According to figures from the Society of Motor Manufacturers and Traders (SMMT), EV registrations were up 49.4 per cent in a new car market that took a -34.4 per cent tumble compared to September 2020. PHEVs also saw double-digit growth, up 11.5 per cent on last year.
As a result of this growth, EVs took an overall slice of 15.2 per cent of the market – more than double that of a year ago. Throw on the 6.4 per cent market share for PHEVs and zero emissions-capable cars now make up over a fifth of the market. In comparison, diesels now account for just five per cent of sales with petrol now the favoured fuel for those still buying internal combustion.
Whilst there are numerous market forces at work which are tempting people away from ICE and into EVs, one of the biggest factors in September 2021 has been the fuel supply crisis. Widespread disruption in the supply chain due to a lack of drivers has meant fuel hasn’t been getting from refineries to petrol stations as seamlessly as it did when the UK had more drivers from the EU to carry the weight of our needs.
As soon as a few stations reported running dry, the panic buying commenced leading to long queues, fights, hoarding, and thousands of smug EV drivers happily carrying on their daily routines as normal.
Whilst naysayers will be naysayers, for many people an EV already makes perfect sense as an everyday car and the thought of ‘refuelling’ at home has evidently been persuasive. According to carwow, enquiries for EVs and PHEVs was up by 550 per cent compared to September last year.
Interestingly, the final week in September – when the fuel issues were at their most acute – saw a 31 per cent rise in EV and PHEV enquiries on its own. Searches were up 56 per cent week-on-week by the end of September, too.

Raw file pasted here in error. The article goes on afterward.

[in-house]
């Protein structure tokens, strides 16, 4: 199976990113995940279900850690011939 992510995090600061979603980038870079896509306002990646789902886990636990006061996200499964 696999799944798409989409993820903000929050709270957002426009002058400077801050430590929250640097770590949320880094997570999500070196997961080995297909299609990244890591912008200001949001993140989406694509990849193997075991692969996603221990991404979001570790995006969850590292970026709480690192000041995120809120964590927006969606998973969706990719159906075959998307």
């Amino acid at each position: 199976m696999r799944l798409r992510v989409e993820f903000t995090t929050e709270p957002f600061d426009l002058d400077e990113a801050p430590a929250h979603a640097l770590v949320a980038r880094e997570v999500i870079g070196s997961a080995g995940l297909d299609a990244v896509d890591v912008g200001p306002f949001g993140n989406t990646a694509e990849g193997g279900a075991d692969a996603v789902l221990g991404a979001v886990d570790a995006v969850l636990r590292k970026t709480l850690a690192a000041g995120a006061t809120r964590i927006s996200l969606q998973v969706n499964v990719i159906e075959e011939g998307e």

Across 2021 as a whole, the picture is similarly positive. The first three quarters of the year have seen pure EV’s share of the market climb to almost ten per cent – 87.9 per cent up on 2020 levels with a total of 125,141 EVs registered year to date. PHEVs now take 6.6 per cent of the market, up 104.9 per cent on this time last year with 87,040 registered.
Mike Hawes, SMMT Chief Executive, said: “The rocketing uptake of plug-in vehicles, especially battery electric cars, demonstrates the increasing demand for these new technologies. However, to meet our collective decarbonisation ambitions, we need to ensure all drivers can make the switch – not just those with private driveways – requiring a massive investment in public recharging infrastructure. Chargepoint roll-out must keep pace with the acceleration in plug-in vehicle registrations.”
Fuel supply difficulties have been detrimental to a huge number of people and it’s symptomatic of wider issues – political and social – in the UK. However, there’s a silver lining in that it has turned many people onto the idea that charging is at least as convenient – if not more so – than refilling most of the time. As Mike Hawes says, however, many of those who are now looking to switch to EVs will be able to charge at home. Ensuring that there is reliable, affordable infrastructure for those who cannot, must now be the industry’s priority.